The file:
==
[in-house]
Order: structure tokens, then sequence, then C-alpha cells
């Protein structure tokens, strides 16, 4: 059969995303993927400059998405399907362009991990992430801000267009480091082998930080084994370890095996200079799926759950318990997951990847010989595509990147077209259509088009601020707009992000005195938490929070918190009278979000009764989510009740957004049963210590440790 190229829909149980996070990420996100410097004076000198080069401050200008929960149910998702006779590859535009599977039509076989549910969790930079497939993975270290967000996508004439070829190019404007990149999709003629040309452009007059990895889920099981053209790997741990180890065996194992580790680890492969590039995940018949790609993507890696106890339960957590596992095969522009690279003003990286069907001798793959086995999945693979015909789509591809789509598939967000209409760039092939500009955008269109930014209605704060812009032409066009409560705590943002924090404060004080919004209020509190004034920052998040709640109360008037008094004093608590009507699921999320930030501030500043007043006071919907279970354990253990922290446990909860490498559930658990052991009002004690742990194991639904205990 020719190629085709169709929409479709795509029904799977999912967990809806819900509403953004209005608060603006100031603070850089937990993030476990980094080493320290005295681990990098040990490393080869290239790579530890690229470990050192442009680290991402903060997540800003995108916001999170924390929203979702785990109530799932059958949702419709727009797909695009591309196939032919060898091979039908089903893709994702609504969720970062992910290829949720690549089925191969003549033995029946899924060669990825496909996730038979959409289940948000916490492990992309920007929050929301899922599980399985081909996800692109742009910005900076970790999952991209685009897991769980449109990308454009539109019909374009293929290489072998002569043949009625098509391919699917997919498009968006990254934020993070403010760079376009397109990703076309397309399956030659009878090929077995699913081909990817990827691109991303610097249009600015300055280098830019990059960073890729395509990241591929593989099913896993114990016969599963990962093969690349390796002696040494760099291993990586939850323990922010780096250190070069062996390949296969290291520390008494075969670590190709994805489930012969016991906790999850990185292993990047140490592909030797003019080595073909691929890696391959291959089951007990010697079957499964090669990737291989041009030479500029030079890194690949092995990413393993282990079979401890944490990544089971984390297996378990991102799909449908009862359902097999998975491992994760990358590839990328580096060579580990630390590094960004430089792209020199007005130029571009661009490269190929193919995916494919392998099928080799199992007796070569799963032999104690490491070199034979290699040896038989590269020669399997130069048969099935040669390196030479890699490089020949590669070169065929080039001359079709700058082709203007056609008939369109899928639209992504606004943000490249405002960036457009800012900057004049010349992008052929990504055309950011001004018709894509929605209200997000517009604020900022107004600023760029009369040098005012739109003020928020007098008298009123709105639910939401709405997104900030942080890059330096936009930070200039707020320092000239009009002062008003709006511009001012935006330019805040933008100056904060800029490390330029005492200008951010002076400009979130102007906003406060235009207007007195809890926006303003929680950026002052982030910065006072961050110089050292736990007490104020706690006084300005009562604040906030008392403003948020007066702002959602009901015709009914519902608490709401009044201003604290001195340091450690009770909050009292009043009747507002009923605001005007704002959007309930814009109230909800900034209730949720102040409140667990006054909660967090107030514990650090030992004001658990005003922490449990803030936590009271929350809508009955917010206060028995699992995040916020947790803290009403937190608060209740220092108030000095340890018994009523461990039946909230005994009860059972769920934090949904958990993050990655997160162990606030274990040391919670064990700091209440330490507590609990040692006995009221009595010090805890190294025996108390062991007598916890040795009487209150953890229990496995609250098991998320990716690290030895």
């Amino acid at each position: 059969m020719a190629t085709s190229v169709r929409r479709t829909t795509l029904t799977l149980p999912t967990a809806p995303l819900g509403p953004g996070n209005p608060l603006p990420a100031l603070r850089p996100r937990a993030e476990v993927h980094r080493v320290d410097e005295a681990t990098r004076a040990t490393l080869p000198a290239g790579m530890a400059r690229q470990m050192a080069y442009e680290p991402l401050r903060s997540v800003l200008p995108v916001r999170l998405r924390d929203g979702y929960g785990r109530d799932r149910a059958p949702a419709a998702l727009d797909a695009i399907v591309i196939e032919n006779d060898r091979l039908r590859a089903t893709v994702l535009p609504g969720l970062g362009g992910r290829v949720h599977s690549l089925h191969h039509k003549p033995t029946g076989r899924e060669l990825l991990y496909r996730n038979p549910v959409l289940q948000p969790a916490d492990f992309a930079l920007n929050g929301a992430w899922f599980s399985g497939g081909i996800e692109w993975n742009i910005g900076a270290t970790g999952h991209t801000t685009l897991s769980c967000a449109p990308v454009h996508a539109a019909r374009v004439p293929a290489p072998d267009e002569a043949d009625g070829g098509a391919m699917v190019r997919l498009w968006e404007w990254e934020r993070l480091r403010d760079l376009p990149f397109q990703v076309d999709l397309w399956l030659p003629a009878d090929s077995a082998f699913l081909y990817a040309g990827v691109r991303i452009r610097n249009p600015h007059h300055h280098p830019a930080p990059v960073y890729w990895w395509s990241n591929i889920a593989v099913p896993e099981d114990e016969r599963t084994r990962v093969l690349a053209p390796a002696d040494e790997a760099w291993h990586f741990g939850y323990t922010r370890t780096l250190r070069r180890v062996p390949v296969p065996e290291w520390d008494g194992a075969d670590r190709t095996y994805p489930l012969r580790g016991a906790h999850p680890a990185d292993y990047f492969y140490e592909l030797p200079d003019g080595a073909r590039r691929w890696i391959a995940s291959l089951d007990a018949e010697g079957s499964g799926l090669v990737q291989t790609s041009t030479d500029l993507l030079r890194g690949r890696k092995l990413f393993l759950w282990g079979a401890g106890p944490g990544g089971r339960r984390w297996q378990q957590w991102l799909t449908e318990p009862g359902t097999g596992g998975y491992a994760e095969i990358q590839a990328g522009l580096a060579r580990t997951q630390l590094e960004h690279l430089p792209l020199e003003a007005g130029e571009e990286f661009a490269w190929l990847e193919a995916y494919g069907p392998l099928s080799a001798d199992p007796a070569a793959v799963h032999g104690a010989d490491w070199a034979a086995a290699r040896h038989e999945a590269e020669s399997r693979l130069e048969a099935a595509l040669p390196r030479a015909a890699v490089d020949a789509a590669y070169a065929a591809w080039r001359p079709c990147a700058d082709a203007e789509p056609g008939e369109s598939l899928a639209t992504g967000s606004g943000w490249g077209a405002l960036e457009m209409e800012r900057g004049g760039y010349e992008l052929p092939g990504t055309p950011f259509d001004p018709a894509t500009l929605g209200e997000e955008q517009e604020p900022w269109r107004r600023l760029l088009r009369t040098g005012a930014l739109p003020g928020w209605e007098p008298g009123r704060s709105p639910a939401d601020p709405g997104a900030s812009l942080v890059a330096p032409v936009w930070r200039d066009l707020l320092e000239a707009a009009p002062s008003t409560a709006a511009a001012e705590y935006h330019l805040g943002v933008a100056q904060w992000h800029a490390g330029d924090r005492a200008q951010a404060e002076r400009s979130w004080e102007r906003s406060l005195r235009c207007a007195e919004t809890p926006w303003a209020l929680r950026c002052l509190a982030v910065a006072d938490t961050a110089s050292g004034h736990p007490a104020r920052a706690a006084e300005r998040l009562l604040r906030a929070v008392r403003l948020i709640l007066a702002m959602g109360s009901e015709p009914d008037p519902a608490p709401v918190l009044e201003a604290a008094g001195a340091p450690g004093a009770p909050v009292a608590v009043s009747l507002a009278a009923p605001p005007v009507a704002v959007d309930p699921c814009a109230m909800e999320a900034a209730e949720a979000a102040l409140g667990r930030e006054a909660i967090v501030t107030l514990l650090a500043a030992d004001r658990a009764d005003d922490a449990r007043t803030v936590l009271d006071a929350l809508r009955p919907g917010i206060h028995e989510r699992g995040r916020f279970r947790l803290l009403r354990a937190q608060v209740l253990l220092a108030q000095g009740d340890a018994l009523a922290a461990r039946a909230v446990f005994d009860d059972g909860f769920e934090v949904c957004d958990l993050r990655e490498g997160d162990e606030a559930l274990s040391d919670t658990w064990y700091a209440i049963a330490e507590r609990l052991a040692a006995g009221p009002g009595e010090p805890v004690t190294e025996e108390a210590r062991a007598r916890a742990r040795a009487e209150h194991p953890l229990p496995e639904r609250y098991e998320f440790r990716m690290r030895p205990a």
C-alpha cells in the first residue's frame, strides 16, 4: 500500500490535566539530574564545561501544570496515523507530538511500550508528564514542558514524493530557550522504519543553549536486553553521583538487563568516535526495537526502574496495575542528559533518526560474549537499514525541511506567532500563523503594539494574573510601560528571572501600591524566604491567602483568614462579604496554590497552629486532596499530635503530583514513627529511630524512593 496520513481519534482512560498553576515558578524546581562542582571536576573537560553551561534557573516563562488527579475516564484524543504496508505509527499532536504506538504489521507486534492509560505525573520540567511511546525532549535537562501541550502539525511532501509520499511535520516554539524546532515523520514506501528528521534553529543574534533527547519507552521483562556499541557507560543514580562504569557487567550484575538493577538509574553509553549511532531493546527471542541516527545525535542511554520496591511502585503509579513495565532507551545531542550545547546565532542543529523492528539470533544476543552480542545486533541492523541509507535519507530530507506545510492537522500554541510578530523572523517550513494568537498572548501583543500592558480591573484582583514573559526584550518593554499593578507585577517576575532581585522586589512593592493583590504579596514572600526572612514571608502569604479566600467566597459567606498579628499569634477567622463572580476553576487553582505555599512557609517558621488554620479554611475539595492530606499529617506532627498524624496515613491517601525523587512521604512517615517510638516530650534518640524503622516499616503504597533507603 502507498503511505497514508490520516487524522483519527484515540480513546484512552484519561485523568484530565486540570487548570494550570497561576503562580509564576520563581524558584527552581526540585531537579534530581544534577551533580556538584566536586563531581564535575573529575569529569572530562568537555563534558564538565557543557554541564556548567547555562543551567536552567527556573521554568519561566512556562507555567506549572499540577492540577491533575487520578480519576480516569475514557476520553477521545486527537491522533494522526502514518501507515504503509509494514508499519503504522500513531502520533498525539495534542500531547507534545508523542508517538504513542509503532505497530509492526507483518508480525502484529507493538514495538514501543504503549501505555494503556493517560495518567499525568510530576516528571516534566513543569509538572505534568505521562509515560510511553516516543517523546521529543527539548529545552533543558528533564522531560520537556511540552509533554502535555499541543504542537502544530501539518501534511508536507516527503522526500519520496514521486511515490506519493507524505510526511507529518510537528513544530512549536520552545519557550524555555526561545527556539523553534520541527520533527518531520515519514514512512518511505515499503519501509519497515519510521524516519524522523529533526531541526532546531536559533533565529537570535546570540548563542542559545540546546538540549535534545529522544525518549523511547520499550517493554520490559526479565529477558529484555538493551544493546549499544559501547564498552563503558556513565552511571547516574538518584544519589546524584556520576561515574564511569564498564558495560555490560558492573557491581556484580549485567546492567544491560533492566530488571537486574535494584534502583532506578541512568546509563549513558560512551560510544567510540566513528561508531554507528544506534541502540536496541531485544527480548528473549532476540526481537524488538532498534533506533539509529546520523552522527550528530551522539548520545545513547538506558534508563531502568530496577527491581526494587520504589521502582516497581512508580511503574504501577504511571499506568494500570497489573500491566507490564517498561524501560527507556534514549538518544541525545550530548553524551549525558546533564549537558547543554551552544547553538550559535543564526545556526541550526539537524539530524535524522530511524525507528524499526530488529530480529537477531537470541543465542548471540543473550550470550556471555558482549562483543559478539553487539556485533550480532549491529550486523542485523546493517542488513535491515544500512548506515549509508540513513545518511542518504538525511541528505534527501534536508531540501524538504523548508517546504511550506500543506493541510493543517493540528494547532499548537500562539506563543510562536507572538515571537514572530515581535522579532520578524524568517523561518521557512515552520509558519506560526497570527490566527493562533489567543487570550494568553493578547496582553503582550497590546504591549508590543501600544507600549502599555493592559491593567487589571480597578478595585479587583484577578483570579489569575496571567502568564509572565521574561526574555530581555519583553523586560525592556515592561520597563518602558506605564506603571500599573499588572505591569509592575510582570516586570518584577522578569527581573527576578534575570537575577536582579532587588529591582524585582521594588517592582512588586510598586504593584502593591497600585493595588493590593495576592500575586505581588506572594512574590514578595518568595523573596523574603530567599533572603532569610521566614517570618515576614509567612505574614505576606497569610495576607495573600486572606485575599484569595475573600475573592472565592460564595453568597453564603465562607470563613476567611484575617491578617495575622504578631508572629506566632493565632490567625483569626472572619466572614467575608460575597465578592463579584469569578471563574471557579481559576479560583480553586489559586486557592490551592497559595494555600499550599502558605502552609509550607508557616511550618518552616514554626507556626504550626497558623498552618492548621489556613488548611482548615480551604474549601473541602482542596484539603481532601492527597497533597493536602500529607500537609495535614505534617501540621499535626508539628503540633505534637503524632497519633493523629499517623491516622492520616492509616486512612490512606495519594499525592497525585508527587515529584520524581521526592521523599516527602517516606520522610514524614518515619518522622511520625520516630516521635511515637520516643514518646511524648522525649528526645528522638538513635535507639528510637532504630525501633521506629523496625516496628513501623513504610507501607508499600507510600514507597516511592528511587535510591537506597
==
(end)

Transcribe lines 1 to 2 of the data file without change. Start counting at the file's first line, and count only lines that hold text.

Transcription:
[in-house]
Order: structure tokens, then sequence, then C-alpha cells